“MACLAGAN BREAKAWAY BROUGHT NO RESPONSE FROM BRENNAN.” “The effect of a sudden breakaway on an athlete was clearly illustrated at the Midland District championship at Bellahouston Park on Saturday. The man making the break renews weary limbs with winged heels. The victim clanks on his way, no longer stemming the onset of weariness. For more than four of the six miles in the senior contest a grim struggle was played out between P Maclagan (Victoria Park) and J Brennan (Maryhill) over the toughest course they have encountered this season. Out on their own they flitted in between trees, choosing the path they felt best for themselves, Maclagan the turf, Brennan the tarmacadamed path. Held together by an invisible thread they gave the crowd every reason to expect a searing battle for the tape. But a mile and a half from the finish on a deserted stretch of the course Maclagan made the telling move which only he and Brennan could describe later. Brennan apparently dropped slightly behind the other without the Victoria Park runner speeding up and on sensing this, Maclagan increased his stride rate and built up a 60 yard gap without response from Brennan. From then to the finish Maclagan made the distance between them 100 yards and he crossed the line for his first major success.” The times were 31:26 and 31:53.
The National championship at the end of February, 1968, was Jim Brennan’s first as a senior. He finished ten seconds behind Pat Maclagan – unfortunately the positions were eleventh and twelfth while the race was won by Lachie Stewart who defeated Alistair Blamire by only one second. Twelfth meant no international vest for Brennan this time despite being a very good run by a first-year senior.
He did no appear often in the first three in 1968 but there were some significant runs. On 9th June he competed in the Inter-Counties steeplechase at Grangemouth and finished third in 9:58.8 behind George Skinner (Shettleston) and William Allan (Edinburgh Southern). Sixteen days later, on 25th June, in the Glasgow Transport Sports Meeting at Helenvale, he ran in the Two Miles track in Glasgow and won in 9:05.2 which was to be his season’s best and ranked him sixteenth in Scotland at the summer’s end.
The new competition year began in October and although the winner of the Glasgow Relay was not named, Victoria Park won the team race, if things went to form, then Brennan may have won that one, but he did not run in the Midland Relay the following week although there were three full Maryhill Harriers teams on parade. He was also missing from the Glasgow University Road Race and the Springburn race round Bishopbriggs the week after that. After missing more races and not being considered for selection for any of the SCCU squads, he suddenly reappeared in mid December when he retained the City of Glasgow Cross-Country Championship by 52 seconds from J Crawford of Victoria Park with Glasgow University winning the team race over the gentle, grassy Knightswood trail. The return to competition however seemed short lived as he was nowhere to be seen in any races in January1969 – at least not in the top eight or ten and in the case of the District championships he was not in the top twenty, so it is probably safe to say that he was not racing at this period – crucial if he had any designs on the Commonwealth Games team for 1970. He could only finish 20th in the National at Duddingston that year but he did run in it..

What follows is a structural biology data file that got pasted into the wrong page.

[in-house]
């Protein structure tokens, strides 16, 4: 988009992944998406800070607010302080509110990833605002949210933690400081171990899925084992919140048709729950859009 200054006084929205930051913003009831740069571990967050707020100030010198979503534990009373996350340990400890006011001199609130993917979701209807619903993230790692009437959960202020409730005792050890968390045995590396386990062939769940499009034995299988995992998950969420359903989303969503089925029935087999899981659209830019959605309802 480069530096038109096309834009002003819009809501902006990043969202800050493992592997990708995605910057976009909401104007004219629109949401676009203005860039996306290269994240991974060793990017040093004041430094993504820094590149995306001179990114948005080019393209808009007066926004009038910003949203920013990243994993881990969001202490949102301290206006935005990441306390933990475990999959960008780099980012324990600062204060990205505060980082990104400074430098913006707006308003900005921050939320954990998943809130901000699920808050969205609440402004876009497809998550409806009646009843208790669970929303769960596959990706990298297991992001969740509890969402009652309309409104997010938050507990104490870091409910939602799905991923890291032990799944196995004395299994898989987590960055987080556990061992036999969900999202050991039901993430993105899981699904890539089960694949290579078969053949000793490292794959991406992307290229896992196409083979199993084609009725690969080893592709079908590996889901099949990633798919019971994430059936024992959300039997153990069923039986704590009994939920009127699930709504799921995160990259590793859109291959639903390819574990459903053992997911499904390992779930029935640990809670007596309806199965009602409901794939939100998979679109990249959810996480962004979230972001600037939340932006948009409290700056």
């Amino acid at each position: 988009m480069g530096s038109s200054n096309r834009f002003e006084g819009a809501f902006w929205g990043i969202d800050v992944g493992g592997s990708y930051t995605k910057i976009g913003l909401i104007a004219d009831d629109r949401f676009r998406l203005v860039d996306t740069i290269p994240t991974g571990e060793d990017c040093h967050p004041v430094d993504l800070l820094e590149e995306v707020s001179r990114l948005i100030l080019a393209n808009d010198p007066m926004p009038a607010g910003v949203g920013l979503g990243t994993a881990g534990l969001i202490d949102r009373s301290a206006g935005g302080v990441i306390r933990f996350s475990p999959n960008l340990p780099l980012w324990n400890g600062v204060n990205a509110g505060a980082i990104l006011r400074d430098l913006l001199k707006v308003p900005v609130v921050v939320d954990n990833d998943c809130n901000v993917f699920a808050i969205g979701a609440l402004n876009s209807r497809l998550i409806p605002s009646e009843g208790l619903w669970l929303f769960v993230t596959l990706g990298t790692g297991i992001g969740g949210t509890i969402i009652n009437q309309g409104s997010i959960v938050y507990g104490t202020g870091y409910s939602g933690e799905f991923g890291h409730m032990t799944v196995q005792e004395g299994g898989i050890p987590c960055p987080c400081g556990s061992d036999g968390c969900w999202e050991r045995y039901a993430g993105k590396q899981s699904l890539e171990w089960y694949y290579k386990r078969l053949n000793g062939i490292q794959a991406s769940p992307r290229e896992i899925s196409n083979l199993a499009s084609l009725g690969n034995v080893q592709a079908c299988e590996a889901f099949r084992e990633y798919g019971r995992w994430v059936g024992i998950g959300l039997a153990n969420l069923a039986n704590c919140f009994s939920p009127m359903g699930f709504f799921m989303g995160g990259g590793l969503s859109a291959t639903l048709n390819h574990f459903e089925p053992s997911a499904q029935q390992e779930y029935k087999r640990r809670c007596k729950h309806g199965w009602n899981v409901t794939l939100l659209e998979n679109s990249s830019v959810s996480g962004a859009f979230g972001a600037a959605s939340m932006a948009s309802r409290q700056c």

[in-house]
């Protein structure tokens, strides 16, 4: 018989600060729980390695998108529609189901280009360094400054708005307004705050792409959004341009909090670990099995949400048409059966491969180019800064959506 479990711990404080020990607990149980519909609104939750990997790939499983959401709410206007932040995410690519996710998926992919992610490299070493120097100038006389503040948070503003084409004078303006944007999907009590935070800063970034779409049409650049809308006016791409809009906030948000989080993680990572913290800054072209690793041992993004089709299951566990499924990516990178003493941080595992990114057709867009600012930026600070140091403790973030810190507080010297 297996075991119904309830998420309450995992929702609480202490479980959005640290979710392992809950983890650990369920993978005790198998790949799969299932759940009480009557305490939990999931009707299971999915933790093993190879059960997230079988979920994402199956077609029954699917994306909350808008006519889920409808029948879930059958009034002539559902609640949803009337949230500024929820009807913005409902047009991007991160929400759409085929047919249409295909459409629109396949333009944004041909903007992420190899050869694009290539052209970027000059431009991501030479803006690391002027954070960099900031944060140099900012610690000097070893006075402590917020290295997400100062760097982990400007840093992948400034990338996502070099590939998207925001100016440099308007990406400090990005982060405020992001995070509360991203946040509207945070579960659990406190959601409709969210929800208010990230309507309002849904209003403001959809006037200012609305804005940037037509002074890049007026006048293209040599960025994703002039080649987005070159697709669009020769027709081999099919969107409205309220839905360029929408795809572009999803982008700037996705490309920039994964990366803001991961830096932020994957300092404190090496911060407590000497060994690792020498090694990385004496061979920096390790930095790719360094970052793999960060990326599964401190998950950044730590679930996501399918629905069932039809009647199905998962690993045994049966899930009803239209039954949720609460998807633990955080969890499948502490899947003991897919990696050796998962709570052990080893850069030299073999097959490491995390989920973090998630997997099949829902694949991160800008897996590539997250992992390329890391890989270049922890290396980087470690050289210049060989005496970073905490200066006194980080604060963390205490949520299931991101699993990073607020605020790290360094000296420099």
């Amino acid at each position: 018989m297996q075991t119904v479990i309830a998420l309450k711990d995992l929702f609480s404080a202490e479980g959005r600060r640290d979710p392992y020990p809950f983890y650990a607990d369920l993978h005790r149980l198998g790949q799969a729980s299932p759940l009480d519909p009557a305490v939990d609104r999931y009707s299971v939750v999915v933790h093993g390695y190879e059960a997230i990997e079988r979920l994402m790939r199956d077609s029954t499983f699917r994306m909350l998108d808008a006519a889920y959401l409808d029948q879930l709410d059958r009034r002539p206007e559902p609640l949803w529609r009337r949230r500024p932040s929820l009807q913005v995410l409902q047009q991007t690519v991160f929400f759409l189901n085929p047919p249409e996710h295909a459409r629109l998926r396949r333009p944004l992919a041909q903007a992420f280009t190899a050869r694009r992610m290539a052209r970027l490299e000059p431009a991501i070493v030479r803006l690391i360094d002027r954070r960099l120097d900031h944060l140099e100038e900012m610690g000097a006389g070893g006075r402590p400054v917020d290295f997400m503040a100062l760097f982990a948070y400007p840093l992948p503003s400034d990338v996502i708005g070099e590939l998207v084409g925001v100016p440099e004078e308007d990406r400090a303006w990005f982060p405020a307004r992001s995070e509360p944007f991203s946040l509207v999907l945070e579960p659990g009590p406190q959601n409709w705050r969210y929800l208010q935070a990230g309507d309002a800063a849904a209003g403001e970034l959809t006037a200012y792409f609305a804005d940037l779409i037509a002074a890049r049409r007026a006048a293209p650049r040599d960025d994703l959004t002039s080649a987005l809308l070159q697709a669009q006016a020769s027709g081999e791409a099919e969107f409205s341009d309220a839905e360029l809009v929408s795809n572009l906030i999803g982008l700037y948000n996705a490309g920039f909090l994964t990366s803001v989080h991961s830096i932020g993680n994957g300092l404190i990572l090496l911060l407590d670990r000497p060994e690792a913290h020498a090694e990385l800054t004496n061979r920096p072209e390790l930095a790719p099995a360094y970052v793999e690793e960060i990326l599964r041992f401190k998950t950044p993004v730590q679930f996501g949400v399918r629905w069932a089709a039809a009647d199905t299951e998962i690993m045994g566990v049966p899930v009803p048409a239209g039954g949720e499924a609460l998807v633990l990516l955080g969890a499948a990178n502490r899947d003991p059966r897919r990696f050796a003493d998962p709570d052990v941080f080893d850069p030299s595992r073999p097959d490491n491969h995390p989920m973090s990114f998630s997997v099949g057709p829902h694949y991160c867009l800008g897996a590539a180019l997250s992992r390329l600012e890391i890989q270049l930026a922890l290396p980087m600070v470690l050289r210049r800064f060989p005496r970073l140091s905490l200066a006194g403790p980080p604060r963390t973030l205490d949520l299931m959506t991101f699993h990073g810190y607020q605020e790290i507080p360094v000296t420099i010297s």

1969 was to be the year that Jim Brennan won his first track championship as a senior. The championship was the Ten Miles track championship on 3rd May at Scotstoun which he won in 50:41.2 from Bill Stoddart (50:53.0) and Bert McKay (51:23.0) . That had him ranked at number one in Scotland in a year when Bert McKay was the only track man to contest the distance – the others were all marathon men seeking a shorter faster race before the SAAA Championship. On the way he was timed at 30:03.0 for Six Miles which ranked him second in the country. It was however a distance that had been replaced by the metric version, 10000m, and all the very top men were running that distance in ’69. Lachie Stewart and Jim Alder had the top six times in the land with Fergus Murray third and Hugh Barrow fourth individuals. There were nine Scots faster at 10,000 metres that year than Jim was at six miles but they did not have to do another four miles at the end! It has to be said however that the 10 miles was right at the start of the season – seven weeks or so before the SAAA championships and bearing in mind the few races he had at the end of the cross-country season, he maybe needed a long, fast run at that point. The ‘Glasgow Herald’ reported –
“BRENNAN CHAMPION AFTER 40 CHILLING LAPS. Victoria Park’s stretch of bad luck with the weather continued at Scotstoun on Saturday when their open scratch meeting was bedevilled by a biting nor’easter. Contrary to the proverbial ill wind, no one was benefited by it. Among the most cruelly affected by it were the sprinters and the 10 milers, the latter group having to tour 40 chilling laps for the title of Scottish champion. Jim Brennan finally took the tape 100 yards in front of W Stoddart who was in turn comfortably ahead of Bert McKay.” It was Commonwealth Games preparation year and most athletes were trying to catch the selectors eye and establish dominance over the opposition and Jim, possibly with the hangover of the foot injury, found it impossible that summer. Nor did he run over the winter until the National when he finished 40th and second Maryhill Harrier. This was not his usual running by any means.
Whatever the injury Jim disappeared totally from the sport after only eight years – eight years when he ran at the top of Scottish distance running against the very best in the country. He competed on the odd occasion in the early 1970’s but his career was basically over in 1969.